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November 2015

Here are a few tips to help problem solve putting on and taking off coats and sweaters. 

Choosing a coat:

  • Have your child go shopping with you and see which type of jacket is easiest for them to put on and take off in the store.
  • Larger, stretchy clothing items will be easier than tight-fitting coats to put on and take off.
  • Wrist closures that are elastic can be more difficult to push hands through compared to open sleeves or adjustable Velcro or button openings for the hands.
  •  Larger buttons and zippers are easier to manage than small ones, and snap-style buttons and Velcro closures can often be opened/closed one-handed with practice.
  • Consider pull-over styles for kids who have trouble managing fasteners (zippers, buttons and Velcro).  
  • For children still in carseats, make sure to tighten their carseat straps appropriately without the jacket on.  If the straps do not fit over the jacket, then it is too large for them to wear in the carseat.

Tips for cueing:

In general, when cuing and encouraging your child to complete a new task, we suggest the following progression.  If at any point he/she is able to complete the task on her own, let him/her do so, and praise his/her effort, even if it means that you completed the task together with your hand over her/his hand.

  1. Ask your child to complete the task (“Can you please put on your jacket?”)
  2. Show your child what to do (“The first step is to put your hand through here.”)
  3. Bring his/her hand to the starting position using your hand (“Let me help you get started.”)
  4. Complete the task with your hand moving his/her hand (“Let’s see if we can do it together.”)

Putting the Coat On:

  • Different techniques work for different kids, so try each with your child to determine which is easiest for him or her. 
  • In general, most kids with hemiplegia put on their coat by pushing their affected arm into the sleeve first, then the stronger side.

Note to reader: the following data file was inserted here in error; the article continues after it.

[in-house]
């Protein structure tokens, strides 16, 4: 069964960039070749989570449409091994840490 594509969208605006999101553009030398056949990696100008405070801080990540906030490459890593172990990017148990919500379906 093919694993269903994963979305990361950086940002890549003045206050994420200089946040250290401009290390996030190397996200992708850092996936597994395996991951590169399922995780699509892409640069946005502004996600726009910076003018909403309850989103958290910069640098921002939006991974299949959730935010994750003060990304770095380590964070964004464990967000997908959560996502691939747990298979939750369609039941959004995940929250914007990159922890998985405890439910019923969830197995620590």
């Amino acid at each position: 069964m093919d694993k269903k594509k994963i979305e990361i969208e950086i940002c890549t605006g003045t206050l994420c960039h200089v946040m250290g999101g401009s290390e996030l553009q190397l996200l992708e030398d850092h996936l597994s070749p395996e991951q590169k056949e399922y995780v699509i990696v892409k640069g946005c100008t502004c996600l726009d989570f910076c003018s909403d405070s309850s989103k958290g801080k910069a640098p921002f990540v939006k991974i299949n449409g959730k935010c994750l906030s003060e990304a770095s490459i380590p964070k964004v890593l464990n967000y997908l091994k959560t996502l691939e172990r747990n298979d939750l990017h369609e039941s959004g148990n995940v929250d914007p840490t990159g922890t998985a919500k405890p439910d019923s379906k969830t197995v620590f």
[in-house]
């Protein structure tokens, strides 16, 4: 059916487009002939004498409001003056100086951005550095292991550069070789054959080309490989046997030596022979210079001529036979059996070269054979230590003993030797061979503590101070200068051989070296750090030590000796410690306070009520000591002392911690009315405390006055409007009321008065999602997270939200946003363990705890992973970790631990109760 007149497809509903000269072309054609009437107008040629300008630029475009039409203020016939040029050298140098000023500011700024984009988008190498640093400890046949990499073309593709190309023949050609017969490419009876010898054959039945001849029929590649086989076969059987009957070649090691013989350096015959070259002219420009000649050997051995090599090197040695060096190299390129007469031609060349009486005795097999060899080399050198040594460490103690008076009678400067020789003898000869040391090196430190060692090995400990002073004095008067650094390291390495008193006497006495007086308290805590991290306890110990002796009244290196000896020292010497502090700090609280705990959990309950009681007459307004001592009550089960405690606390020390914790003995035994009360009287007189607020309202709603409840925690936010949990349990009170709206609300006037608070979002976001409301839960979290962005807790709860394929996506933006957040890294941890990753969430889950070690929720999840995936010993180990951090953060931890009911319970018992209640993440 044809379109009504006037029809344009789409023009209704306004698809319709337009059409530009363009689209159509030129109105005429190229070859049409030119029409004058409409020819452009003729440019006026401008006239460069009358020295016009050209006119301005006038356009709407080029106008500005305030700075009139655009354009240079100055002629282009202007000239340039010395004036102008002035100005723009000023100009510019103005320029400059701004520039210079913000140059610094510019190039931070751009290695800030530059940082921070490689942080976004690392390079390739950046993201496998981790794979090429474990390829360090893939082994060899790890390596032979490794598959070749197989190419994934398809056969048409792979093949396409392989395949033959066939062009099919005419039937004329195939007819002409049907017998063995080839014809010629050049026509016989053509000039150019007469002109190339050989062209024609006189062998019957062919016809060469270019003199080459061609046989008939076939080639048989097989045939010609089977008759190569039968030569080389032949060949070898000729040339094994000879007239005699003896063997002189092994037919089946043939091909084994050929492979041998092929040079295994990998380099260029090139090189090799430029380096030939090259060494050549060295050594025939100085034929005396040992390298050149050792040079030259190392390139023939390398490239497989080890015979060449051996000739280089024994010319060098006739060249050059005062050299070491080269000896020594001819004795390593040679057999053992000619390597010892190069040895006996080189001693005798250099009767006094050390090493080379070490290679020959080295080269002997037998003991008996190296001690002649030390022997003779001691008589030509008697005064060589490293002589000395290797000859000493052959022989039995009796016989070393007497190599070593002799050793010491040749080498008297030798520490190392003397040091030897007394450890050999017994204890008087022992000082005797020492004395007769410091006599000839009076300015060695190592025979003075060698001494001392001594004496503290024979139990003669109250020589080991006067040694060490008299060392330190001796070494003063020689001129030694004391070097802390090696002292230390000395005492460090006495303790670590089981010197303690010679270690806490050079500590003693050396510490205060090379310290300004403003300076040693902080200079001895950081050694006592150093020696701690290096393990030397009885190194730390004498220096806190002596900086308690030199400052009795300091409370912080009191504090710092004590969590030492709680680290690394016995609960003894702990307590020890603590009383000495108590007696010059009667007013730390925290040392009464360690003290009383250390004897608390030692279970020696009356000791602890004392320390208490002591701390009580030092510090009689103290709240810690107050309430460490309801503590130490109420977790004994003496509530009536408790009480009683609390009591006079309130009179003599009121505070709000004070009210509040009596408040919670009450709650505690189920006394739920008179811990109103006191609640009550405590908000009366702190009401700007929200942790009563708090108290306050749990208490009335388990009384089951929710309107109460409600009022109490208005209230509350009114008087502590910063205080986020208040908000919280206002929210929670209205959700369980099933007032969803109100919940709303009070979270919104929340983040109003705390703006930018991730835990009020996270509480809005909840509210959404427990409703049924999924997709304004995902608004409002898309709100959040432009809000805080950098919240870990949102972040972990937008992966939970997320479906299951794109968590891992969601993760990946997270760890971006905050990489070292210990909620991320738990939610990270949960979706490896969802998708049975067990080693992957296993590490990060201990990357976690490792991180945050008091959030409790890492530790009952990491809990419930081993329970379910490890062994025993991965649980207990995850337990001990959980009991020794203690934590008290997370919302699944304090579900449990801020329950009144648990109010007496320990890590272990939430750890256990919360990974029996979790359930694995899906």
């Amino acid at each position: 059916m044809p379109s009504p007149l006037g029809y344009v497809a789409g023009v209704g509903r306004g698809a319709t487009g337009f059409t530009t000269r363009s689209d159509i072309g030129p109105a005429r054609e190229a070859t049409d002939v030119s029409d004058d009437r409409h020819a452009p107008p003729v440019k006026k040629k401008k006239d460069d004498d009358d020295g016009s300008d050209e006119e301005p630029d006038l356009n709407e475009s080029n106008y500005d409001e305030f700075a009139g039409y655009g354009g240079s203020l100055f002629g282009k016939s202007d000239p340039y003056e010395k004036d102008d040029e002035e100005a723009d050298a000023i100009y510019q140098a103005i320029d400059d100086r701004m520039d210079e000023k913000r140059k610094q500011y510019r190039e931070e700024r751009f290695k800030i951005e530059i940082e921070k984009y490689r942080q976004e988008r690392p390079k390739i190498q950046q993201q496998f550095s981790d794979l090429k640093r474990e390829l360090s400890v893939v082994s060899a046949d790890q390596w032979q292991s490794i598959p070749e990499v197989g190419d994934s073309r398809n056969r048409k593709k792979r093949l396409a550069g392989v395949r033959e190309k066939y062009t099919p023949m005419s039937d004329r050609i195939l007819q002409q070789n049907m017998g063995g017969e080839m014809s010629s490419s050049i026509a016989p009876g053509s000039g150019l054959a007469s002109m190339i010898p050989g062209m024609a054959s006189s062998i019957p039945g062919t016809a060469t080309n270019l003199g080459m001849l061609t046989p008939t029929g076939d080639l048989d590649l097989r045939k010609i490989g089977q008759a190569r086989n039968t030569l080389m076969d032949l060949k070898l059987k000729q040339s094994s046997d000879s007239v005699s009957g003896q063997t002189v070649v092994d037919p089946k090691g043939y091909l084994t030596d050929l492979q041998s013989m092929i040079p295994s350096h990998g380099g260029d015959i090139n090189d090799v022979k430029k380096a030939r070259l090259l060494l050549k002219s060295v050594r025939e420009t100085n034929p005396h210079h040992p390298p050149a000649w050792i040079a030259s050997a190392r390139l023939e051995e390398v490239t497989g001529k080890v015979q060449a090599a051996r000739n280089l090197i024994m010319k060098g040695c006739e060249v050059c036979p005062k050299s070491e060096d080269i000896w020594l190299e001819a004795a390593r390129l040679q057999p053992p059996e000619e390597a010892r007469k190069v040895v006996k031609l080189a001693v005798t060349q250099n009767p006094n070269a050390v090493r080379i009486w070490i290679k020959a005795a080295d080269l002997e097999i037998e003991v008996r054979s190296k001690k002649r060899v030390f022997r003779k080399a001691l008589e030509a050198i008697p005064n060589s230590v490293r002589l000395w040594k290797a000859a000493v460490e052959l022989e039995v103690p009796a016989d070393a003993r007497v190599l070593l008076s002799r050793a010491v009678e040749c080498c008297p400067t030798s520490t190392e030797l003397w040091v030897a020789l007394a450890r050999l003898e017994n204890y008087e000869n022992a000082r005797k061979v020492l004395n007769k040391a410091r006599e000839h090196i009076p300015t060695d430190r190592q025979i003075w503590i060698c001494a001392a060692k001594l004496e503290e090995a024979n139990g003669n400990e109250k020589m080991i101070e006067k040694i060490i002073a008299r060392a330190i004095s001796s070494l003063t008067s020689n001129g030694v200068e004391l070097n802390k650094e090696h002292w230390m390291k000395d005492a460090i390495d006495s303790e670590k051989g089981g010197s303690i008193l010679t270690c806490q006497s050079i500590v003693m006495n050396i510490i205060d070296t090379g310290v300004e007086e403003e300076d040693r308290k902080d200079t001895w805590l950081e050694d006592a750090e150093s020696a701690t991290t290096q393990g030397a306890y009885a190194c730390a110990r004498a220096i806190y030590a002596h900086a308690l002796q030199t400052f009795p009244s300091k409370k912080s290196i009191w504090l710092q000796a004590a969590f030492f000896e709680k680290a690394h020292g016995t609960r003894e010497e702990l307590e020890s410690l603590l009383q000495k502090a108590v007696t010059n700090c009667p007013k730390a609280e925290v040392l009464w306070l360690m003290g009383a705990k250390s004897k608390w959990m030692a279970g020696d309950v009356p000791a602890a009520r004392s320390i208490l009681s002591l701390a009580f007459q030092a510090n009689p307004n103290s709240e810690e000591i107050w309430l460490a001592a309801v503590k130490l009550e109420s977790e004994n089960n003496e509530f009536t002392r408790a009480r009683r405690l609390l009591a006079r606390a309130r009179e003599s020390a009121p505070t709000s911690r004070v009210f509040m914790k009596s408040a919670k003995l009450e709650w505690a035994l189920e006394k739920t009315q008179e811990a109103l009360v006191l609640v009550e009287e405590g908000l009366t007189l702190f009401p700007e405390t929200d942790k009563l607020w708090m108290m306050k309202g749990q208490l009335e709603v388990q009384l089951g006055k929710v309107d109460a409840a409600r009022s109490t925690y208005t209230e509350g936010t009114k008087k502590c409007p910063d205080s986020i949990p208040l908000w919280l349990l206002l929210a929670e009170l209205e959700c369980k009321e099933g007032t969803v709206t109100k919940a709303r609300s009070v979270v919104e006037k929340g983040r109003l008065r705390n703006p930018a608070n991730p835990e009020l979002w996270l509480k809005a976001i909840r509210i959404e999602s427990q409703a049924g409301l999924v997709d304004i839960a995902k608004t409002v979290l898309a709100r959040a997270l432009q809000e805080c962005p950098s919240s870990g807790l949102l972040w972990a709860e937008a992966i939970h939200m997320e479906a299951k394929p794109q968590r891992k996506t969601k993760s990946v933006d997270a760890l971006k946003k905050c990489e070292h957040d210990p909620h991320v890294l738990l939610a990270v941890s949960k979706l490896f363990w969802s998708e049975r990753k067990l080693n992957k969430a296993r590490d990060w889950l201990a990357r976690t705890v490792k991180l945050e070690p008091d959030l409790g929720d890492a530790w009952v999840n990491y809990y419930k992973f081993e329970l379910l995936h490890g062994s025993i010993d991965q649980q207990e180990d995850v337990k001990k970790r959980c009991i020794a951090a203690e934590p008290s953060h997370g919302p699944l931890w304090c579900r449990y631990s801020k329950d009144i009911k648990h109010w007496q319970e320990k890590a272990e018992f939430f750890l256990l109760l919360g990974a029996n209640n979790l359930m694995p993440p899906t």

• Some kids prefer to place the coat on the floor in front of them first with the inside of the coat facing up and the top edge of the coat closest to their body.  They put their affected hand in the sleeve first, then their stronger hand, and lift the coat up and over their head to put it on the rest of the way.
  • If your child has trouble pushing their affected hand all the way through the sleeve, you can assist them by rolling the sleeve up for them.  Point to where they can use their stronger hand to help them pull their hand through all the way.
  • Zippers:  Use the affected hand to stabilize the bottom of the jacket, while the dominant hand fastens the zipper.  Many kids prefer to then switch and hold the bottom of the coat with their stronger side while they pull up the zipper with their affected hand. Adding a key-ring or other loop to a zipper can make it easier to pull up and down.  There is also now a magnetic zipper (magzip) that that can be attached at the bottom one-handed. 
  • Buttons: Always try larger buttons before smaller buttons because they are much easier to learn. Place finger through the hole in the shirt and thumb on the button. Use thumb to push the button through the hole on the shirt. This will take a lot of practice to determine how to move fingers to thread the button. Use adaptive equipment such as a button hook, elastic loops for buttons at cuffs, or replace buttons with Velcro.

Taking the Coat Off:

  • It is typically easiest to remove the arm from the dominant side first, and then use the stronger hand to pull the sleeve off of the assisting hand.
  • Many kids will use their mouth to help stabilize their sleeve to pull their stronger arm out.  If their assisting hand has trouble grasping the sleeve, you can show them how to use their elbow to stabilize the sleeve on a surface (tabletop, for example) while they pull their arm out.

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